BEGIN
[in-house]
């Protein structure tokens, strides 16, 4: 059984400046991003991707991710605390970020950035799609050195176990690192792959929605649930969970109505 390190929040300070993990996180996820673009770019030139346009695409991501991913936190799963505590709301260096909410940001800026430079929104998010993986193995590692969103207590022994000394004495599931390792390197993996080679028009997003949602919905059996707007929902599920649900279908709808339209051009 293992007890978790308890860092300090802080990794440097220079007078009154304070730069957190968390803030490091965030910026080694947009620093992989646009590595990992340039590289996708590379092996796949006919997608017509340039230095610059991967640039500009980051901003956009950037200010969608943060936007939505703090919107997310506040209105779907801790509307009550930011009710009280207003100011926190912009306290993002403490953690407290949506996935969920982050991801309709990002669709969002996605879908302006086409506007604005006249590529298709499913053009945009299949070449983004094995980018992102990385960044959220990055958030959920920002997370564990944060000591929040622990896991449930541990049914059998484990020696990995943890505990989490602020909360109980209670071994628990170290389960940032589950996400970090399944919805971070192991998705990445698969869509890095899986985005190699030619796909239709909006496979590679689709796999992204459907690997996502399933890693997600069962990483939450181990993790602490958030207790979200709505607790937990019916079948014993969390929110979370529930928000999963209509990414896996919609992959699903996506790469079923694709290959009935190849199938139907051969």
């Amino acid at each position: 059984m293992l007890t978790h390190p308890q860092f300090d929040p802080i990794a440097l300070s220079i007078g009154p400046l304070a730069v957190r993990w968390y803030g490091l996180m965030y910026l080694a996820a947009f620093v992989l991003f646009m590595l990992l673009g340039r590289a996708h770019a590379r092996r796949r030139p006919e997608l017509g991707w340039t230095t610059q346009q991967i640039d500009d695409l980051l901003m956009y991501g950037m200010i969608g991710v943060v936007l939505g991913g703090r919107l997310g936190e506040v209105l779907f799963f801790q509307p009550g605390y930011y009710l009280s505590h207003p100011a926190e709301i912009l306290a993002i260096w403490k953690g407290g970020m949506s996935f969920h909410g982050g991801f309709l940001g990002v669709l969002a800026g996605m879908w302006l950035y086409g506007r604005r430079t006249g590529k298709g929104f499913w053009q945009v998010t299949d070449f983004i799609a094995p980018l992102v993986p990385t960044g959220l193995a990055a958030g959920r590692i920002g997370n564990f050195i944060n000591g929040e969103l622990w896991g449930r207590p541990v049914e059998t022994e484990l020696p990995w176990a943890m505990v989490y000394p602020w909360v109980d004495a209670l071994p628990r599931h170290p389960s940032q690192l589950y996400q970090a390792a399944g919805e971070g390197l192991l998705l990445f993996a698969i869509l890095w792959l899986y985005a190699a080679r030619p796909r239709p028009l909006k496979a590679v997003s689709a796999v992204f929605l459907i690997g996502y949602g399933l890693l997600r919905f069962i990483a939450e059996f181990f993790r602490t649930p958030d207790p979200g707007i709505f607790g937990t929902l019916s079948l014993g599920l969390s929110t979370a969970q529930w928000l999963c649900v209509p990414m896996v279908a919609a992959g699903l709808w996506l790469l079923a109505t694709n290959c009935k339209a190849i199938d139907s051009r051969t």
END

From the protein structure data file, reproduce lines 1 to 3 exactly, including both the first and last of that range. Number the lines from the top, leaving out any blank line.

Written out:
[in-house]
């Protein structure tokens, strides 16, 4: 059984400046991003991707991710605390970020950035799609050195176990690192792959929605649930969970109505 390190929040300070993990996180996820673009770019030139346009695409991501991913936190799963505590709301260096909410940001800026430079929104998010993986193995590692969103207590022994000394004495599931390792390197993996080679028009997003949602919905059996707007929902599920649900279908709808339209051009 293992007890978790308890860092300090802080990794440097220079007078009154304070730069957190968390803030490091965030910026080694947009620093992989646009590595990992340039590289996708590379092996796949006919997608017509340039230095610059991967640039500009980051901003956009950037200010969608943060936007939505703090919107997310506040209105779907801790509307009550930011009710009280207003100011926190912009306290993002403490953690407290949506996935969920982050991801309709990002669709969002996605879908302006086409506007604005006249590529298709499913053009945009299949070449983004094995980018992102990385960044959220990055958030959920920002997370564990944060000591929040622990896991449930541990049914059998484990020696990995943890505990989490602020909360109980209670071994628990170290389960940032589950996400970090399944919805971070192991998705990445698969869509890095899986985005190699030619796909239709909006496979590679689709796999992204459907690997996502399933890693997600069962990483939450181990993790602490958030207790979200709505607790937990019916079948014993969390929110979370529930928000999963209509990414896996919609992959699903996506790469079923694709290959009935190849199938139907051969």
């Amino acid at each position: 059984m293992l007890t978790h390190p308890q860092f300090d929040p802080i990794a440097l300070s220079i007078g009154p400046l304070a730069v957190r993990w968390y803030g490091l996180m965030y910026l080694a996820a947009f620093v992989l991003f646009m590595l990992l673009g340039r590289a996708h770019a590379r092996r796949r030139p006919e997608l017509g991707w340039t230095t610059q346009q991967i640039d500009d695409l980051l901003m956009y991501g950037m200010i969608g991710v943060v936007l939505g991913g703090r919107l997310g936190e506040v209105l779907f799963f801790q509307p009550g605390y930011y009710l009280s505590h207003p100011a926190e709301i912009l306290a993002i260096w403490k953690g407290g970020m949506s996935f969920h909410g982050g991801f309709l940001g990002v669709l969002a800026g996605m879908w302006l950035y086409g506007r604005r430079t006249g590529k298709g929104f499913w053009q945009v998010t299949d070449f983004i799609a094995p980018l992102v993986p990385t960044g959220l193995a990055a958030g959920r590692i920002g997370n564990f050195i944060n000591g929040e969103l622990w896991g449930r207590p541990v049914e059998t022994e484990l020696p990995w176990a943890m505990v989490y000394p602020w909360v109980d004495a209670l071994p628990r599931h170290p389960s940032q690192l589950y996400q970090a390792a399944g919805e971070g390197l192991l998705l990445f993996a698969i869509l890095w792959l899986y985005a190699a080679r030619p796909r239709p028009l909006k496979a590679v997003s689709a796999v992204f929605l459907i690997g996502y949602g399933l890693l997600r919905f069962i990483a939450e059996f181990f993790r602490t649930p958030d207790p979200g707007i709505f607790g937990t929902l019916s079948l014993g599920l969390s929110t979370a969970q529930w928000l999963c649900v209509p990414m896996v279908a919609a992959g699903l709808w996506l790469l079923a109505t694709n290959c009935k339209a190849i199938d139907s051009r051969t």